Boxer Vikas Krishan Yadav, who missed out a medal at the Rio Olympics following his loss in the quarter-finals, has lashed out at the officials governing Indian Boxing for the flop showing. In a candid interview, he asserted that the administrative logjam in Indian boxing has contributed to the poor show.
Vikas went down 0-3 to Bektemir Melikuziev of Uzbekistan in the quarter-finals of the men’s Middleweight (75kg) category, which brought an end to the Indian challenge in the boxing ring at the ongoing Rio Games.
Shiva Thapa (56kg) and Manoj Kumar (64kg) had earlier crashed out of their respective weight categories.
“I thought that on August 15 I would present a medal to my people in India, but I could not do it,” the 24-year-old Haryana pugilist lamented after his bout.
“Our boxing federation was banned, so we could not go out to other countries to train with better boxers. But I am not blaming anyone. I lost because of me. I am sorry that I could not win,” Vikas added.
Indian boxing has been suffering from administrative turmoil for the last four years as the International Boxing Federation (AIBA) suspended the erstwhile Indian Amateur Boxing Federation in 2012 following allegations of corruption and manipulations in elections.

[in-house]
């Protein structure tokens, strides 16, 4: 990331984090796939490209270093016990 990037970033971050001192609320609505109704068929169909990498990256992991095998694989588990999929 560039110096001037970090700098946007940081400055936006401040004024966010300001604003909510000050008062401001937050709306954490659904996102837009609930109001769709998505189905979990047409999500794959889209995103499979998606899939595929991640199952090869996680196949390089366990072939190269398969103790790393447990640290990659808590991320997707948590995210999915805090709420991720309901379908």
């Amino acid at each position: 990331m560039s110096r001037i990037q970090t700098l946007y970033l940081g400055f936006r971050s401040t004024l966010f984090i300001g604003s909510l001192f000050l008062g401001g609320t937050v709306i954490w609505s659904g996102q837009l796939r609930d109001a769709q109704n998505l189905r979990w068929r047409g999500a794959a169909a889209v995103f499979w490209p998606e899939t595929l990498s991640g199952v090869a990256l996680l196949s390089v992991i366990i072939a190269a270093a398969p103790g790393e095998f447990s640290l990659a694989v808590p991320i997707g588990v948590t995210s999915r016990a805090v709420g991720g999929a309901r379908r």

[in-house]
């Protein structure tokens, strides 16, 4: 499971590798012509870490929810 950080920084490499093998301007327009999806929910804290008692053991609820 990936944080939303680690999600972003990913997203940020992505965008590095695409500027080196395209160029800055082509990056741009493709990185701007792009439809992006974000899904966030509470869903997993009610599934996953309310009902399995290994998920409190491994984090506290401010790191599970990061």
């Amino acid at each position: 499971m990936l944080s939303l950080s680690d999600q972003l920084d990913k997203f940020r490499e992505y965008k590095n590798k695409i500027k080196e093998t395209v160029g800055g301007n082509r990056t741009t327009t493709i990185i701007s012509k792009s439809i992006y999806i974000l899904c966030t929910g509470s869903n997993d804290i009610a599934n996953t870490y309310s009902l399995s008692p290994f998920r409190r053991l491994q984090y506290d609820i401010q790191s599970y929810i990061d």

A new body named Boxing India took over in 2014, but was soon dissolved by the AIBA following a revolt by several state bodies. Indian boxing is currently being run by an ad-hoc committee formed by the AIBA.
The sorry state of affairs affected Indian boxing in a major way as boxers were deprived of international exposure which affected their performance. The preparations for the Rio Olympics were also severely affected.
It also contributed to the lesser number of boxers qualifying for this edition of the Olympics. While a record seven men and one woman boxer had qualified for the London Olympics in 2012, only three boxers made the cut for the Rio Games.
Talking about his bout against Melikuziev on Monday, Vikas asserted that he gave a better performance in the opening round, but the judges favoured the Uzbek which affected him mentally.
“After the first round, I felt that it should have been mine. We scored almost the same, but he was given the round. After that I could not improve my play, although I also gave back as good as I got,” Vikas said.
“I always have a problem with a south paw, whether it was in the last Olympic Games or in the qualifiers for Rio. I knew that he would play the second round very fast. There was a lot of difference in power strokes between the two of us,” he added.
“I did some practice against south paws, but in India you hardly find such boxers. There are less than 5 per cent of them. I didn’t find any of my level.”